Monday in general is not a good day to go antiquing as many stores are closed, not to mention the long 4th of July weekend. Yet Geo and I could not resist an ad in “Antiquing Texas Directory and Atlas” paper, which reads “Antiquing Adventure Along Hwy 82: Cruise Hwy 82 in North Central Texas and Experience an Adventure that Brings History to Life!”
Not sure how history comes into life, we decided to give a try. There are seven antiques malls mapped out along Hwy82. The first one is in Gainesville, TX, near the Intersection of I35 and Hwy82. From there 40 miles eastward, another six malls scattered around the highway before the road reaches Nocona, TX.
Though the grasslands and cattle give it some charm, scenery in North Central Texas is generally not the country’s most picturesque, but Gainesville is just over one hour drive north of DFW. The first stop is Radcliff’s Buffalo Nickel Trading Post. Like many antiques stores we have visited in Texas, a rusty cart lies in front of the store. We did find a taxidermied buffalo and a cow proudly hanging on the walls, although we were somewhat disappointed with the selection and the size of the store. But everyone looks for something different.
The next one is in Lindsy, TX. “Yesterday & Today” is situated next to the Smokehouse. Later we were told that Smokehouse was one of the two wonderful barbecue restaurants in the region. Unfortunately, it does not open until Wednesday.We moved on to the next town Muenster, TX, just another 10 miles away.
Upon reaching Muenster, we noticed a sign saying “Muenster, Birth Place of Germanfest”. Geo was excited to explore his German heritage in a small town of Texas.
Muenster Antique Mall is situated between two German restaurants of the town along Hwy 82. It is quite large and features some antiques, mostly collectible and a few gifts and local souvenirs. Geo found a gift box of a wallet and belt, both with “Miller High Life” logos. “Would you wear it?” He asked. Although I do not mind speaking out loud my favorite beer, the belt is apparently too long. In another stack of records, books and cards, Geo found some interesting interior photos, possibly from a 1900’s arts and craft house, well decorated with furniture of the period. We also found some vintage beer cans for $2 each. If they sold fast, drinking beer could have been money-making as beer is usually $6 for a six pack. There are also stacks of word rolls for player pianos, yet we didn’t spot such a piano in the store.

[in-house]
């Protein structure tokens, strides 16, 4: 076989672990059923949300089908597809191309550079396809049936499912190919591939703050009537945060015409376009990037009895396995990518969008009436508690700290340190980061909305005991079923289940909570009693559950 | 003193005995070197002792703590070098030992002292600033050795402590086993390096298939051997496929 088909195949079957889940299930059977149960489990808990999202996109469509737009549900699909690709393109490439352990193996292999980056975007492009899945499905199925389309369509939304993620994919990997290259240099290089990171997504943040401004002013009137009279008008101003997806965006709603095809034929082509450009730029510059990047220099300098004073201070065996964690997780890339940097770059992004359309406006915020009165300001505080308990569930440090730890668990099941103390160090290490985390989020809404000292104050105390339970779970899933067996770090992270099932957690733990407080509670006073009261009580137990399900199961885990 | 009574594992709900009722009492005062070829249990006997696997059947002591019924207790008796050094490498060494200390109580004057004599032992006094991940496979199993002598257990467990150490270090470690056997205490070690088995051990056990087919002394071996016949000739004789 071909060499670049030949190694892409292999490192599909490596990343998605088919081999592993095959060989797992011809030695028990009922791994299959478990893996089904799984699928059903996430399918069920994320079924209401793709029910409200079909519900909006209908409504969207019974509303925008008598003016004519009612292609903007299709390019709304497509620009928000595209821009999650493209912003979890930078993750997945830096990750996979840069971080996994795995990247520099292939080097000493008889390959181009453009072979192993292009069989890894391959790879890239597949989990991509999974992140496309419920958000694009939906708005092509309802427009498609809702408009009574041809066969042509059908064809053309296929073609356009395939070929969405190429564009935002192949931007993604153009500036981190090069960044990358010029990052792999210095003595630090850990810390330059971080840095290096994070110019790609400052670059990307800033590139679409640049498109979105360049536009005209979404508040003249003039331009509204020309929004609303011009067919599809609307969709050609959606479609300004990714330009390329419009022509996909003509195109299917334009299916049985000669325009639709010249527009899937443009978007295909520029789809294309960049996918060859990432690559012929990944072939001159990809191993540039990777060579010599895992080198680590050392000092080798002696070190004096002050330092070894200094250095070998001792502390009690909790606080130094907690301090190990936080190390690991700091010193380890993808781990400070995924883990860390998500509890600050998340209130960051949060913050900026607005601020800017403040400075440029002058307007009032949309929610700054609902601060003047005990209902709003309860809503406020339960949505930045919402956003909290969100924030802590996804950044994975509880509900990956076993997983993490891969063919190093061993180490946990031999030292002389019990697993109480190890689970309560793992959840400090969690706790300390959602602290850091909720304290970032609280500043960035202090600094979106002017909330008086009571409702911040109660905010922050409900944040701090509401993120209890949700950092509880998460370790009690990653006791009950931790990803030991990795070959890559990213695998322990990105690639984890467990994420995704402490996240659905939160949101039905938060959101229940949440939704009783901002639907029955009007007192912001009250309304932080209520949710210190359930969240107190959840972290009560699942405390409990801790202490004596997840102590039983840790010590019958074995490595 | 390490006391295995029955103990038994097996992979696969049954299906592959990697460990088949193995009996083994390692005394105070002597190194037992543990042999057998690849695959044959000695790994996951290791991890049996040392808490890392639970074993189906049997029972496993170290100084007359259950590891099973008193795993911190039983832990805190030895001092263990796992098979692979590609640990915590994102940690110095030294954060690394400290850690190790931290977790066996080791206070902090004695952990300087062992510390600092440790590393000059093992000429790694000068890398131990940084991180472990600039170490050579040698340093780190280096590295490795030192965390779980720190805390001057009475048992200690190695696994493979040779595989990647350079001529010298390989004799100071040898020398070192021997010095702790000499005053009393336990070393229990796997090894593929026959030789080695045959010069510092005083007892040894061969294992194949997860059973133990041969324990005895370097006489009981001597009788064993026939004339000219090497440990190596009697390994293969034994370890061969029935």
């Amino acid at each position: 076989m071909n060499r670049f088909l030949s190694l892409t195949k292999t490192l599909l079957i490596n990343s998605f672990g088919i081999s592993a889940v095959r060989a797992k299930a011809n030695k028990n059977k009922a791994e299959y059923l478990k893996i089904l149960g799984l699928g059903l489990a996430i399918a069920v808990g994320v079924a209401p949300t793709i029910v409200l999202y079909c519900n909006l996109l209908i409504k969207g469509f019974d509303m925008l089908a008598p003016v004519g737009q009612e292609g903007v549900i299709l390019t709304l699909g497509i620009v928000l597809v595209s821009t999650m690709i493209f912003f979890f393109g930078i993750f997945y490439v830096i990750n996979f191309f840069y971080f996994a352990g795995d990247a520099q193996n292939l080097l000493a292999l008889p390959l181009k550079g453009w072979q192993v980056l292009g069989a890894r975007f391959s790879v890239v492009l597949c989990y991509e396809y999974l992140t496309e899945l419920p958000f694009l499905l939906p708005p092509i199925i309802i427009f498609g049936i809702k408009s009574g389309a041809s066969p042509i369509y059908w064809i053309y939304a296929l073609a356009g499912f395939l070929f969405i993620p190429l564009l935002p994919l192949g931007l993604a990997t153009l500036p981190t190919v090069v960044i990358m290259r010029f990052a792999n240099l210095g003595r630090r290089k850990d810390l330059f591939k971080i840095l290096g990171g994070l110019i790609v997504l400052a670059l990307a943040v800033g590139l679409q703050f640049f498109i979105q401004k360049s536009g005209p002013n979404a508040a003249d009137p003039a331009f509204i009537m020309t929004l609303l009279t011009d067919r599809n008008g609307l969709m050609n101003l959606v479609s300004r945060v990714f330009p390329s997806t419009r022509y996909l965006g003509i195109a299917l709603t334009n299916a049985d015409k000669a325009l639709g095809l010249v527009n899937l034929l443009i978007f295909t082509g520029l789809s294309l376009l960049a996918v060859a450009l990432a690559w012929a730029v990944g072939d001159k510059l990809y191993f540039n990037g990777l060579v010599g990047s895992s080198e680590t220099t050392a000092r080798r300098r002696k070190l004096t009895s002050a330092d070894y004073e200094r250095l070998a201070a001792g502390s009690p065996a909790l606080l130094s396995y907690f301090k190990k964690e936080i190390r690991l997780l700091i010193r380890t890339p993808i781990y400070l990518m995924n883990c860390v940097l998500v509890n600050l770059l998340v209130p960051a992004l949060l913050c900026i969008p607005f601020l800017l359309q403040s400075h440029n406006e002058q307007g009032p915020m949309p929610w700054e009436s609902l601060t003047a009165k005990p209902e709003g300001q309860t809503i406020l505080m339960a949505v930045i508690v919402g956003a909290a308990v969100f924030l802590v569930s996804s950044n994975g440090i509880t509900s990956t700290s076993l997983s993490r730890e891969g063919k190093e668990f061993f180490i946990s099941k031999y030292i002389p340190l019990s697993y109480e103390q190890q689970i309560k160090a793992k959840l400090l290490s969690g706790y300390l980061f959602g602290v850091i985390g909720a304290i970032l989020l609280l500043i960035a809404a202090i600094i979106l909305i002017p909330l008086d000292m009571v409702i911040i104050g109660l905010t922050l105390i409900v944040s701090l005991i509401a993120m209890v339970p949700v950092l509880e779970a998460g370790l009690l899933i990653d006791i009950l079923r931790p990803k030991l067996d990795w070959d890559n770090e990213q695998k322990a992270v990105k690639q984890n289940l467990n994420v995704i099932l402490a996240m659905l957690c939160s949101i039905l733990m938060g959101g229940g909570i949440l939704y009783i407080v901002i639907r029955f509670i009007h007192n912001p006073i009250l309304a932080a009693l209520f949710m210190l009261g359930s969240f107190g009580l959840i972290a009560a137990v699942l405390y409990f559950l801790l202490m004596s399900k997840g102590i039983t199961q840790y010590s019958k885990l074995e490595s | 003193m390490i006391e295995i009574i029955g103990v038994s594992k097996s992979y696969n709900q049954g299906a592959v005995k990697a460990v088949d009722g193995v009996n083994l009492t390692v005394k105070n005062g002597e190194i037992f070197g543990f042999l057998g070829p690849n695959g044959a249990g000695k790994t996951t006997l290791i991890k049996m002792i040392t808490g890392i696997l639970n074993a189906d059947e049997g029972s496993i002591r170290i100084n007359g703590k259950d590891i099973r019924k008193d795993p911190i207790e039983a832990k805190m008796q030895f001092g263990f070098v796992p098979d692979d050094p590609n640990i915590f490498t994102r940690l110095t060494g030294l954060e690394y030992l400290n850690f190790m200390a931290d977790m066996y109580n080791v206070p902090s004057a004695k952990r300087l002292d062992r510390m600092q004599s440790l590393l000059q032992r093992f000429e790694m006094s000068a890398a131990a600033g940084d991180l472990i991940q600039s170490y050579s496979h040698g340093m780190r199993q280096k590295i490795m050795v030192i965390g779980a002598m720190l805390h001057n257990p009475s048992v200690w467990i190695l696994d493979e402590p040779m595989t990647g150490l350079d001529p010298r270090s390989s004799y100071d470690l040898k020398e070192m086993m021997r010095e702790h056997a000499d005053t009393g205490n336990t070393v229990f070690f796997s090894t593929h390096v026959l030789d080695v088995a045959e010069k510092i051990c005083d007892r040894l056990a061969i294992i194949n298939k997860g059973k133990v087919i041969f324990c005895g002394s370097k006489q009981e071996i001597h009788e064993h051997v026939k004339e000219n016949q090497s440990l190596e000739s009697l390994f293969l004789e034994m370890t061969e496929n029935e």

At the checkout, the woman at the counter told us 60 to 70 percent of Muenster residents are ethnically German. A quick Wikipedia search shows the town was founded by German Catholic in 1889. Originally named as Westphalia, it was changed to the current name because Westphalia had been taken by another town. For a population of 1500, there is even a German grocery store at the center of the town. “You are lucky. Just in 20 minutes, you will see Glockenspiel playing at Fischer’s. Hurry to see the milkmaid!” With her encouragement, we decided to stay another 20 minutes to get a little German out of the trip.
From Fischer’s Meat Market’s own website, we learned that that is the only known glockenspiel in the state of Texas and there are only three or four known in the United States. “The dictionary defines a Glockenspiel as a percussion-type instrument played with a hammer or mallet. Often a Glockenspiel is an ethnic celebration honoring the people of the world through a presentation of music, bells, animated figures and a clock.”
The store, with an German tavern looking exterior, like most of the groceries store, provides regular staple food and produce although imported German beer is displayed in prominent entrance shelves. Soon Geo discovered there are a lot of home made sausage, apple butter, peach butter and even cherry butter. “I have only seen apple butter before, but look what variety they have here.”